Brennan has said she approached several people in the Murphy campaign and reportedly in his transition team with her charges, which led to confusion as to who exactly was responsible for investigating the matter: the attorney general, the transition team, or the Murphy campaign.

A report conducted on Murphy’s behalf by former state Supreme Court Justice Peter Verniero said aides to the governor made mistakes but used their best judgment when dealing with the case. But the report does say the system needs to be fixed.

Murphy has been quoted as saying his aides could have and should have informed him about Brennan’s charges.

Murphy, meanwhile, is prepared to introduce new rules for sexual misconduct investigations that will apply to employees of the governor during the transition phase between when a governor is elected and when he or she is sworn in. The rules would apply to people seeking jobs in that administration.

But this may be too little too late for both Brennan and Alvarez, since nobody appears to have the answers to provide clarity to the situation.

Cory Booker to run for president

Now that U.S. Sen. Cory Booker has won a ruling saying he will not have to give up his senate seat to run for president, he has announced his intention to become the Democratic nominee.

This means Booker will be allowed to run in the Democratic primary for both senator and president, and if he fails to win the presidential nomination, can seek reelection to his senate seat in November 2020.

This is bad news for Mayor Steven Fulop, who many believe wanted to run for the U.S. Senate after any plans to seek Sen. Robert Menendez’s seat fell apart when a mistrial and later dismissal of corruption charges allowed Menendez to retain his position.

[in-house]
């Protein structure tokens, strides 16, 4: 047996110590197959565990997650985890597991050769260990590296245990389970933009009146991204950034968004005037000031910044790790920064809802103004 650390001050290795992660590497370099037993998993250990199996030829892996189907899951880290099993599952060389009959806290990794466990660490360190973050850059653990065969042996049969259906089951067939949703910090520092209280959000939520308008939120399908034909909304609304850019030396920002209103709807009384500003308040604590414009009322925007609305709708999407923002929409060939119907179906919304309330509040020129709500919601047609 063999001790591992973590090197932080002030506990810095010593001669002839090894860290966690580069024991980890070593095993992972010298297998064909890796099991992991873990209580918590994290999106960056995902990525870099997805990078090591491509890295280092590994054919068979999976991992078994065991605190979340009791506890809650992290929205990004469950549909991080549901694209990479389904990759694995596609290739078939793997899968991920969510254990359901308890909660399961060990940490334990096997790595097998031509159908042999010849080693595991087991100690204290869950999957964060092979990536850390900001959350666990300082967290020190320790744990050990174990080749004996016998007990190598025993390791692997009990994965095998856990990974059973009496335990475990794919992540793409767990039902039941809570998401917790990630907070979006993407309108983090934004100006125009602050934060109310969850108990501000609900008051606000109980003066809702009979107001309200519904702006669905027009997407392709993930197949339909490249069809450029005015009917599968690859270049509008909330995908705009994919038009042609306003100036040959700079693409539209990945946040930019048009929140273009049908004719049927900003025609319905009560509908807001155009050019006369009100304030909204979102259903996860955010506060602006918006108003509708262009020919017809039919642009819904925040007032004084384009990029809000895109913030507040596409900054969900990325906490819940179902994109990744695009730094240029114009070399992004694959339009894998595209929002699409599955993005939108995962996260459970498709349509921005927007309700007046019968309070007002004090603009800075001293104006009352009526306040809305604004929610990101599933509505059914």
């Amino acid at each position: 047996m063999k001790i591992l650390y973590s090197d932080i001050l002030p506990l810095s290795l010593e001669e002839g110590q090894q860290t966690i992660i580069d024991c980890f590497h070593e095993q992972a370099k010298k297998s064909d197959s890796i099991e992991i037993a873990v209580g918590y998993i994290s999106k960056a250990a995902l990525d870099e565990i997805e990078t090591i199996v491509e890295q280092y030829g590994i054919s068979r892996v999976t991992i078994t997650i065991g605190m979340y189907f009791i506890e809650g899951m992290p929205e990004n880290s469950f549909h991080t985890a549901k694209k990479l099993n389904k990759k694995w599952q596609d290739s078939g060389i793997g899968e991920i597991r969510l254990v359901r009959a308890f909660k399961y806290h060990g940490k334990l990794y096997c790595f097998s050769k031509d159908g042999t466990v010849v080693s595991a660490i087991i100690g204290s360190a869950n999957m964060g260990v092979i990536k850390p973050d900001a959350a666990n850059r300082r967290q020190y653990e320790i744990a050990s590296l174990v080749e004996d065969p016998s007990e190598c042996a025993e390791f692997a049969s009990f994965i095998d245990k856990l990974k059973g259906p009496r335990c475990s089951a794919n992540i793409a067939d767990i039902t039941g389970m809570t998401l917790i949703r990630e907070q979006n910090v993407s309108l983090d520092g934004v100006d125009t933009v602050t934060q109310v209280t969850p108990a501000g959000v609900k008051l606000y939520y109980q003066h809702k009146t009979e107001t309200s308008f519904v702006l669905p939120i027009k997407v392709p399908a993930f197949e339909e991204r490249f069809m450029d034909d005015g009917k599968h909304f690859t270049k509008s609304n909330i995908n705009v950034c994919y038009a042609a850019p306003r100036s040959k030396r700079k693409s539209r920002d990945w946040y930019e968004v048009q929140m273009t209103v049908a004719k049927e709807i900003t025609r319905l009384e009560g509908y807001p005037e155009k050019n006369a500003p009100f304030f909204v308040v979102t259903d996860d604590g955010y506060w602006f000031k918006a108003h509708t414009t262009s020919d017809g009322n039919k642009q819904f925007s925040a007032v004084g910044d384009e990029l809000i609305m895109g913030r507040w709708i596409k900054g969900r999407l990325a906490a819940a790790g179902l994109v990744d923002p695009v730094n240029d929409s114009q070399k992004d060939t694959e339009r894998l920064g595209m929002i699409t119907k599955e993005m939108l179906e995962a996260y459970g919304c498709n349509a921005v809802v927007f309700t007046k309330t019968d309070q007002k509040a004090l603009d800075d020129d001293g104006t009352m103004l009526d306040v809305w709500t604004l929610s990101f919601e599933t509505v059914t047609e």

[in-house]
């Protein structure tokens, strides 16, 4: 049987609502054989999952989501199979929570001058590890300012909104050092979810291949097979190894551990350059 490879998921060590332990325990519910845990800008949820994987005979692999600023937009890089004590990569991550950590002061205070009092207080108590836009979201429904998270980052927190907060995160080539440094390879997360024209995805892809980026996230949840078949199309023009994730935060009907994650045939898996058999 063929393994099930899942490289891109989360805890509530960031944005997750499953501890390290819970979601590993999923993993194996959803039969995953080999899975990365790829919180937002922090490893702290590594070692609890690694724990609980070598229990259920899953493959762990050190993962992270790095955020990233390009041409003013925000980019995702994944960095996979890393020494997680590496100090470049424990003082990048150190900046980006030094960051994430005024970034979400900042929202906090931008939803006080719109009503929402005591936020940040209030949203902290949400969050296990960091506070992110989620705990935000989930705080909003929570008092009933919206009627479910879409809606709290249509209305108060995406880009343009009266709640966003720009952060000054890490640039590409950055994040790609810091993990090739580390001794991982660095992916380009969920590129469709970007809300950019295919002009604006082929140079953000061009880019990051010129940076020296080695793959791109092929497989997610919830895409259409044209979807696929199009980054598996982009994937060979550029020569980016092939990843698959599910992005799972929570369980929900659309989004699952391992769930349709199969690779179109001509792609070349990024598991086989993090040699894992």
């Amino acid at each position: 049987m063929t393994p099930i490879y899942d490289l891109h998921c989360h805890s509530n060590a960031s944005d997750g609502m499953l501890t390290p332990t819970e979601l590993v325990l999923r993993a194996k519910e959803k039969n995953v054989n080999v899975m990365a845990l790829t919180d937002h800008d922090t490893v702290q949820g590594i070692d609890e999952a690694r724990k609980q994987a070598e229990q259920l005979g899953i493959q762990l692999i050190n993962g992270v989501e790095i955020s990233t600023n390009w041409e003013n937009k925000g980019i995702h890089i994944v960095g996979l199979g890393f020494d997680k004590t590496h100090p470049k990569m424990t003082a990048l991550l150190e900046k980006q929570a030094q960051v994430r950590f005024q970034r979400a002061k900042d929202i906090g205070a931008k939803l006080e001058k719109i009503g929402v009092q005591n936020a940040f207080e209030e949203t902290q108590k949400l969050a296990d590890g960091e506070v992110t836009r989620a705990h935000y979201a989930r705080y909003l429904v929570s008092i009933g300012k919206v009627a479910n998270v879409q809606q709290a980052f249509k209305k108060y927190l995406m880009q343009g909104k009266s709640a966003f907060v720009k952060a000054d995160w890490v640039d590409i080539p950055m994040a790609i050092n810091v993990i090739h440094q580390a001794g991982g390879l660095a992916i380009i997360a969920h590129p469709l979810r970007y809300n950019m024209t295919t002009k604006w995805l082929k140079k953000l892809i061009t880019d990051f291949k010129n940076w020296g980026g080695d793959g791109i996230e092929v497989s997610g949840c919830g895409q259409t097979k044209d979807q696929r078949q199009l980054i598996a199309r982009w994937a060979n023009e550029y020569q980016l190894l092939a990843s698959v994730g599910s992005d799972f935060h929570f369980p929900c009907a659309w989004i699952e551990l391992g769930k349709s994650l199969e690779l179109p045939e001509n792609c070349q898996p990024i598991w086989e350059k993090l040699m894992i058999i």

Fulop, who appears to be running for reelection as mayor in 2021, may well indeed seek to unseat Booker, but he would be a long shot at best

Menendez recently got some good news. The Senate Ethics Committee officially closed its investigation after Menendez amended his financial disclosure forms to show that he had repaid about $112,000 in travel expenses originally paid for by Dr. Salomon Melgen. This was one of the charges against Menendez. The ethics committee, however, ordered Menendez to repay the travel expenses. This was a huge issue in Menendez’s reelection last year.

Maybe not a done deal?

Timing is everything in politics. So you have to wonder why opponents of West New York Mayor Felix Roque decided to hold their own press conference within minutes of his announcing his ticket for the May commissioners’ election.

Roque was originally scheduled to announce his ticket in December. His opponents, under the banner of “New Beginnings,” beat him to it when they announced that Commissioners Gabriel Rodriguez, Cosmo Cirillo and Margarita Guzman, along with Victor Barrera and Yoleisy Yanez will seek to unseat Roque.

Roque, however, announced a full ticket that included himself, Commissioner Susan Colacurcio, along with Richie Acosta, Ana Luna, and Maite Fernandez.

Perhaps to take the shine off Roque’s announcement, New Beginnings held a press conference moments later to announce they had submitted 5,000 nominating signatures to the city clerk.

These are the first volleys in what many expect to be a nasty and expensive race.

Al Sullivan may be reached at asullivan@hudsonreporter.com